This musing on The Book End, a used book shop in Blackstone Virginia, highlights the importance of a local bookstore, even a modest one, to a town’s cultural life. Contributed by Tyler Scott:
Two years ago my husband and I realized we needed a change. We had grown tired of city life after raising our children in Richmond, Virginia, our hometown, so one Sunday we drove southside to go antiquing in Blackstone, where my mother-in-law spent part of her childhood. Read More→
Do you remember feminist bookstores (for those of you old enough to remember, that is)? Oh, and do you remember independent bookstores in Manhattan? As of this writing, there are only 13 feminist bookstores in North America, down from about 120 in the mid-nineties. And there are only a handful of indie bookstores left in Manhattan, though mercifully, there are a bunch in Brooklyn and Queens (see this great listing).
One of Manhattan’s few independent bookstores (and only feminist bookstore) is one of my favorite places, Bluestockings, located in the lively Lower East Side.
It’s more than than a repository for feminist thought; their shelves are filled with a beautifully curated selection of more than 6,000 titles on queer and gender studies, resistance/liberation, capitalism, climate, race, and a selection of rad children’s books. Also on the shelves are zines, journals, and poetry collections. Read More→
For bibliophiles, it’s not enough to be so obsessed with books that we’re reading four or five works of fiction or nonfiction at any given time. We also love books about books, bookstores, libraries, bookish places, and even books about reading. This might seem eccentric at first glance, but for the devout book lover, it makes perfect sense.
Here’s a slew of books for book lovers that celebrate the passion for the page. At left, Bibliophile: An Illustrated History by Jane Mount, which kicks off this list.
In this list you’ll find a book about so-called “book towns” around the world; a celebration of libraries; a musing on the art of reading itself; a collection on the thrill of finding rare books; a few books on bookshops, and a book on the joy of bibliomania. What perfect gifts these make for the book nerds in your life — or for yourself, if you fit that description! Read More→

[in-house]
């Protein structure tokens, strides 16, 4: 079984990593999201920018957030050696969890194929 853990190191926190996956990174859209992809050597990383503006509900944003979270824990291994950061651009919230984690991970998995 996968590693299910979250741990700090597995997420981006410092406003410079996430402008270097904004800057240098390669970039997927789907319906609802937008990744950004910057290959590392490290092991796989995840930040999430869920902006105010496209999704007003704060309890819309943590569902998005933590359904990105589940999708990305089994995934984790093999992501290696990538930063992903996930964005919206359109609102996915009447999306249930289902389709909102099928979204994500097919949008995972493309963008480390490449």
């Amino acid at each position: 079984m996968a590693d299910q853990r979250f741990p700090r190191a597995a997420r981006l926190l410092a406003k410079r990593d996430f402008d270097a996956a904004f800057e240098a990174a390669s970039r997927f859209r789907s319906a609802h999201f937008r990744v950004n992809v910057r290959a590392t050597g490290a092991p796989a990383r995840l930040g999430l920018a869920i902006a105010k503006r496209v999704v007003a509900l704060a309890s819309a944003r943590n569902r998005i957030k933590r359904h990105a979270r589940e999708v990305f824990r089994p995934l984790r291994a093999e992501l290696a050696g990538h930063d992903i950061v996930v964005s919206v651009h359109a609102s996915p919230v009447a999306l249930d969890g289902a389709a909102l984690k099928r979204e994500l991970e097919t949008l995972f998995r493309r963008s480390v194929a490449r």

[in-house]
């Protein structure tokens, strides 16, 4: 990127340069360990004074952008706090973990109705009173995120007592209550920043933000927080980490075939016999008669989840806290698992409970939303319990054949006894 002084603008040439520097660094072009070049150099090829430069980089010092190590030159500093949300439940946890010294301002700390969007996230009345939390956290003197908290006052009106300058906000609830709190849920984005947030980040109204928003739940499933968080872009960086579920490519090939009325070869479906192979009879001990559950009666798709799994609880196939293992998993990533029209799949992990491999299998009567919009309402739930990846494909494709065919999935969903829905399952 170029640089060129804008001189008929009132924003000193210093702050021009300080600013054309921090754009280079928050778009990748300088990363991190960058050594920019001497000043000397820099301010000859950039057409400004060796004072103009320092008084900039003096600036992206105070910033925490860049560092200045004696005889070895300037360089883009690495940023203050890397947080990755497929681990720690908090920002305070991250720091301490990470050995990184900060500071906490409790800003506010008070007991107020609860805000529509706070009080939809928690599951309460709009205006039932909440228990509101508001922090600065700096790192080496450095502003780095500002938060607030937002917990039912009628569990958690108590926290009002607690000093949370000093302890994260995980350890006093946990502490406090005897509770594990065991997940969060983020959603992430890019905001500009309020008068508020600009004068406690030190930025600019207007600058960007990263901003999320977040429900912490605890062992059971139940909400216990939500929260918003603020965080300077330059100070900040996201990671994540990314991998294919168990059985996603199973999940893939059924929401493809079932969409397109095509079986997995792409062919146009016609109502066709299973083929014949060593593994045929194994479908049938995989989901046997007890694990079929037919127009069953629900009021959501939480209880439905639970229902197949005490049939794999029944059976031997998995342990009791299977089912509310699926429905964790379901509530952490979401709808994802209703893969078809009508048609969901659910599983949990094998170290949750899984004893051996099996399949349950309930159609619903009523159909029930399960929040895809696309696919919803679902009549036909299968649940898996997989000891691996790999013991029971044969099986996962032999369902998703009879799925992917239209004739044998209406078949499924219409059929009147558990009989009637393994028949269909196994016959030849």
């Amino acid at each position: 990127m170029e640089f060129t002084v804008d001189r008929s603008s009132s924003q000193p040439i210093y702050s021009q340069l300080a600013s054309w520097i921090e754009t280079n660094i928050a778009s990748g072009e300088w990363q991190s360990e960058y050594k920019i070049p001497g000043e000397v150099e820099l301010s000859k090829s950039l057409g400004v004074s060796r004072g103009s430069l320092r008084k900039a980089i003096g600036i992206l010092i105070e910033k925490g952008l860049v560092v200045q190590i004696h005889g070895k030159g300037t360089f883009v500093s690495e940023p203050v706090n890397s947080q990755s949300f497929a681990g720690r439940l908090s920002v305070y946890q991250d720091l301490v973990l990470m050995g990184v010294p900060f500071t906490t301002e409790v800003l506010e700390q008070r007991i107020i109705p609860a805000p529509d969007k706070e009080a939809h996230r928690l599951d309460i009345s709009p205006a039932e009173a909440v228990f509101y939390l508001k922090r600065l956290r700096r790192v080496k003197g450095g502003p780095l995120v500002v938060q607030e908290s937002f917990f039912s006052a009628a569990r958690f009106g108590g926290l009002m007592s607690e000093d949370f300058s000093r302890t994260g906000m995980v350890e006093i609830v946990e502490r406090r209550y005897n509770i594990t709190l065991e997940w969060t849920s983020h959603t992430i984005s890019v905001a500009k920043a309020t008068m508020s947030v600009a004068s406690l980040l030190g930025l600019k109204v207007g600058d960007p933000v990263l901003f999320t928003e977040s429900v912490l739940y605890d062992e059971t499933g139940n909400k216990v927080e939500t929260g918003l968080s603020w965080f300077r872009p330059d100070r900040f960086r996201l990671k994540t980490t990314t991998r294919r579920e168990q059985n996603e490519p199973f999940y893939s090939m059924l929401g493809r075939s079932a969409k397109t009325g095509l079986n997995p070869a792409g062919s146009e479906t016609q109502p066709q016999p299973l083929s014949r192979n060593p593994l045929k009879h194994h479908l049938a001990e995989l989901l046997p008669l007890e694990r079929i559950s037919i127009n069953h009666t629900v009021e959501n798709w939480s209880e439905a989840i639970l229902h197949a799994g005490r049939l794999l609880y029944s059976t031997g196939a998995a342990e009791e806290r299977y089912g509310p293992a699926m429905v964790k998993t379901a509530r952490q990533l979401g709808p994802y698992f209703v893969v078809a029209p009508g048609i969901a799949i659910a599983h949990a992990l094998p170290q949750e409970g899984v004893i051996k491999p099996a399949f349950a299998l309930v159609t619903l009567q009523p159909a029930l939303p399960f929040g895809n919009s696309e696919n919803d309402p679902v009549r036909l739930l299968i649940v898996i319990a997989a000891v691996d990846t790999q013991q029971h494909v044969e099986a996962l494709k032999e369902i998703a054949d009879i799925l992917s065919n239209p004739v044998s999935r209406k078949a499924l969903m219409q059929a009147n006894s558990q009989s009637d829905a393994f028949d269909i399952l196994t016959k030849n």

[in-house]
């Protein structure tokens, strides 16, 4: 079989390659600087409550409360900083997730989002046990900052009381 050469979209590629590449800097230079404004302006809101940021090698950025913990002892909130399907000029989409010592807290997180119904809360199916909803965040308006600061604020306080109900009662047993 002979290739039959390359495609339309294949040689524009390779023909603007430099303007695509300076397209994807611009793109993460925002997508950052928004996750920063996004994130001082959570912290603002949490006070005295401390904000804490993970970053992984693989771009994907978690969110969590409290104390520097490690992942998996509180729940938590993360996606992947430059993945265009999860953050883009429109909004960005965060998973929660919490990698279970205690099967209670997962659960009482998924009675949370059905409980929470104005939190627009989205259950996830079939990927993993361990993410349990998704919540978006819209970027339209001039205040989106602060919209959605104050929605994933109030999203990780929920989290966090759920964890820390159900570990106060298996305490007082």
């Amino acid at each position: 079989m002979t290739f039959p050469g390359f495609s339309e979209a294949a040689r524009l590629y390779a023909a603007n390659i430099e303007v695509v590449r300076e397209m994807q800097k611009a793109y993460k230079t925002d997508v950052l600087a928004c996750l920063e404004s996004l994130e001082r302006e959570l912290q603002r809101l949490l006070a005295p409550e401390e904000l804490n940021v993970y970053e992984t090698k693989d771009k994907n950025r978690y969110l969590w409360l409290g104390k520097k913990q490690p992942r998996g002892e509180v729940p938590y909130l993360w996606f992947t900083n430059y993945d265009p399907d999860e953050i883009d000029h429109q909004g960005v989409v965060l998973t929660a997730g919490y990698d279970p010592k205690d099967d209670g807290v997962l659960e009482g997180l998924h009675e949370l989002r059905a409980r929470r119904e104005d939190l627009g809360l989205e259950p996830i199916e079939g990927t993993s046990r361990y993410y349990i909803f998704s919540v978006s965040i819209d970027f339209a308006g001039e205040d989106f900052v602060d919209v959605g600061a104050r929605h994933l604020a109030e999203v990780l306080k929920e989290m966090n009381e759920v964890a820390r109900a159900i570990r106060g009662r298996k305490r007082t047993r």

Why should you consider attending women’s writing conferences and retreats (including, of course, women-identified writers)? Pretty much the same reason a lot of us enjoy women-only reading groups.
Dudes just bring a different energy to the room, and sometimes we just need to be in a setting where our voices are sure to be heard, where we feel supported and valued.
There are lots of benefits to attending writer’s conferences, not the least of which is networking. You’ll meet writers in all stages of their careers; learn to pitch yourself and your work efficiently, hone your skills, get constructive critiques, and more. It’s a rare attendee that doesn’t leave a conference feeling energized and inspired. Read More→
These days, I know as many women as not that belong to a book club (or book group, as it’s often known). While book clubs can be rewarding for anyone, male or female, single or part of a family, they’re perfect brief respites from the stresses of life, especially for busy women.
Book groups can form strong bonds and have surprising longevity, becoming somewhat of an anchor as the world shifts beneath our feet. There’s something about the combination of good books and good friends that feels quite timeless, and comforting.
Whether your group has been together for two years or two decades, it’s possible to fall into a rut. Are you squeezing out 30 to 45 minutes of discussion on who did or didn’t like the latest novel you chose before digressing into idle chit-chat? If so, you might need a change of pace. Read More→